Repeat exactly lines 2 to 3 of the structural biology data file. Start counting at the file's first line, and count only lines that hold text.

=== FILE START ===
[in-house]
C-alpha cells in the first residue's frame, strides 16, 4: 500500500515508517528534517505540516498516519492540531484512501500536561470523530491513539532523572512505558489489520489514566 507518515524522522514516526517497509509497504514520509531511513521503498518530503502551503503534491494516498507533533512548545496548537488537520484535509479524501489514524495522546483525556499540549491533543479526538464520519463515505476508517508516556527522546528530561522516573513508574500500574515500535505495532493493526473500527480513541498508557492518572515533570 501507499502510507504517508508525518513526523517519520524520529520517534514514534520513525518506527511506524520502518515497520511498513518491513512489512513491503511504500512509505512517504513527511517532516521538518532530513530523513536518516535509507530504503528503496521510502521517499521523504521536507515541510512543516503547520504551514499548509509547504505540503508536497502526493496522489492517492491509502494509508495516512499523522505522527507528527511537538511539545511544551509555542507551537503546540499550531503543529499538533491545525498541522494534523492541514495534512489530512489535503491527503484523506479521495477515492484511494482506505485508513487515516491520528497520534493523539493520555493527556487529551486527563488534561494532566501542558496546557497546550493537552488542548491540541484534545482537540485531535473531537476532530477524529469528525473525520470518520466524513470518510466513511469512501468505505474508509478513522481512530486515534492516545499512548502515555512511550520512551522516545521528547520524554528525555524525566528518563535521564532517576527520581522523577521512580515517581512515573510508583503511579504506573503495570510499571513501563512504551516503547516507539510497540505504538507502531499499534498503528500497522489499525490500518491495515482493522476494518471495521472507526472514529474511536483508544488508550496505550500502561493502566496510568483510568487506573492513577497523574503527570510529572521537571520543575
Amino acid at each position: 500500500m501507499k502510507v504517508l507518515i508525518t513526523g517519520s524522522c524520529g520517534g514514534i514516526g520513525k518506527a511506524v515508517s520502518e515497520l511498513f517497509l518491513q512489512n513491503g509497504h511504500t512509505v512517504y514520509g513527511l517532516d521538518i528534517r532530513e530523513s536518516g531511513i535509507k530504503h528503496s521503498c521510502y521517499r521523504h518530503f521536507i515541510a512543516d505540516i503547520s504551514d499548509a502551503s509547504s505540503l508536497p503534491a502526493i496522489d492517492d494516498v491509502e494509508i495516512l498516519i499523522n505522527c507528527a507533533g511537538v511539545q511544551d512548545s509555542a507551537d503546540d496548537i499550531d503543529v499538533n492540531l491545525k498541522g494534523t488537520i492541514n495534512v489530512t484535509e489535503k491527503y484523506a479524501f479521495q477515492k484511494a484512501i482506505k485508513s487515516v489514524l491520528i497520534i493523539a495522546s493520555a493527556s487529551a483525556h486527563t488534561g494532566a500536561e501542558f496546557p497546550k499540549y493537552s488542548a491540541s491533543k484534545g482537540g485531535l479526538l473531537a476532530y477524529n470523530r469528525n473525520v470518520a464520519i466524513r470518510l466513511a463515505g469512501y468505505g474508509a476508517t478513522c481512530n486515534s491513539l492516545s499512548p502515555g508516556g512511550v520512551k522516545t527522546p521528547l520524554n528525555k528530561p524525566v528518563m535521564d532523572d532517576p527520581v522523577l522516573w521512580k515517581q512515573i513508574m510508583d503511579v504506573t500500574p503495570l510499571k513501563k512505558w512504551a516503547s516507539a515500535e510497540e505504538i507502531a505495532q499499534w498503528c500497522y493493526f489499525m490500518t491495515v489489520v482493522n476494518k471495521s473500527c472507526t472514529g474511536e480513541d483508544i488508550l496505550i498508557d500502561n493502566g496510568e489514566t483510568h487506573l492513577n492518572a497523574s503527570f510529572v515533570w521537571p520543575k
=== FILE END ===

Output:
C-alpha cells in the first residue's frame, strides 16, 4: 500500500515508517528534517505540516498516519492540531484512501500536561470523530491513539532523572512505558489489520489514566 507518515524522522514516526517497509509497504514520509531511513521503498518530503502551503503534491494516498507533533512548545496548537488537520484535509479524501489514524495522546483525556499540549491533543479526538464520519463515505476508517508516556527522546528530561522516573513508574500500574515500535505495532493493526473500527480513541498508557492518572515533570 501507499502510507504517508508525518513526523517519520524520529520517534514514534520513525518506527511506524520502518515497520511498513518491513512489512513491503511504500512509505512517504513527511517532516521538518532530513530523513536518516535509507530504503528503496521510502521517499521523504521536507515541510512543516503547520504551514499548509509547504505540503508536497502526493496522489492517492491509502494509508495516512499523522505522527507528527511537538511539545511544551509555542507551537503546540499550531503543529499538533491545525498541522494534523492541514495534512489530512489535503491527503484523506479521495477515492484511494482506505485508513487515516491520528497520534493523539493520555493527556487529551486527563488534561494532566501542558496546557497546550493537552488542548491540541484534545482537540485531535473531537476532530477524529469528525473525520470518520466524513470518510466513511469512501468505505474508509478513522481512530486515534492516545499512548502515555512511550520512551522516545521528547520524554528525555524525566528518563535521564532517576527520581522523577521512580515517581512515573510508583503511579504506573503495570510499571513501563512504551516503547516507539510497540505504538507502531499499534498503528500497522489499525490500518491495515482493522476494518471495521472507526472514529474511536483508544488508550496505550500502561493502566496510568483510568487506573492513577497523574503527570510529572521537571520543575
Amino acid at each position: 500500500m501507499k502510507v504517508l507518515i508525518t513526523g517519520s524522522c524520529g520517534g514514534i514516526g520513525k518506527a511506524v515508517s520502518e515497520l511498513f517497509l518491513q512489512n513491503g509497504h511504500t512509505v512517504y514520509g513527511l517532516d521538518i528534517r532530513e530523513s536518516g531511513i535509507k530504503h528503496s521503498c521510502y521517499r521523504h518530503f521536507i515541510a512543516d505540516i503547520s504551514d499548509a502551503s509547504s505540503l508536497p503534491a502526493i496522489d492517492d494516498v491509502e494509508i495516512l498516519i499523522n505522527c507528527a507533533g511537538v511539545q511544551d512548545s509555542a507551537d503546540d496548537i499550531d503543529v499538533n492540531l491545525k498541522g494534523t488537520i492541514n495534512v489530512t484535509e489535503k491527503y484523506a479524501f479521495q477515492k484511494a484512501i482506505k485508513s487515516v489514524l491520528i497520534i493523539a495522546s493520555a493527556s487529551a483525556h486527563t488534561g494532566a500536561e501542558f496546557p497546550k499540549y493537552s488542548a491540541s491533543k484534545g482537540g485531535l479526538l473531537a476532530y477524529n470523530r469528525n473525520v470518520a464520519i466524513r470518510l466513511a463515505g469512501y468505505g474508509a476508517t478513522c481512530n486515534s491513539l492516545s499512548p502515555g508516556g512511550v520512551k522516545t527522546p521528547l520524554n528525555k528530561p524525566v528518563m535521564d532523572d532517576p527520581v522523577l522516573w521512580k515517581q512515573i513508574m510508583d503511579v504506573t500500574p503495570l510499571k513501563k512505558w512504551a516503547s516507539a515500535e510497540e505504538i507502531a505495532q499499534w498503528c500497522y493493526f489499525m490500518t491495515v489489520v482493522n476494518k471495521s473500527c472507526t472514529g474511536e480513541d483508544i488508550l496505550i498508557d500502561n493502566g496510568e489514566t483510568h487506573l492513577n492518572a497523574s503527570f510529572v515533570w521537571p520543575k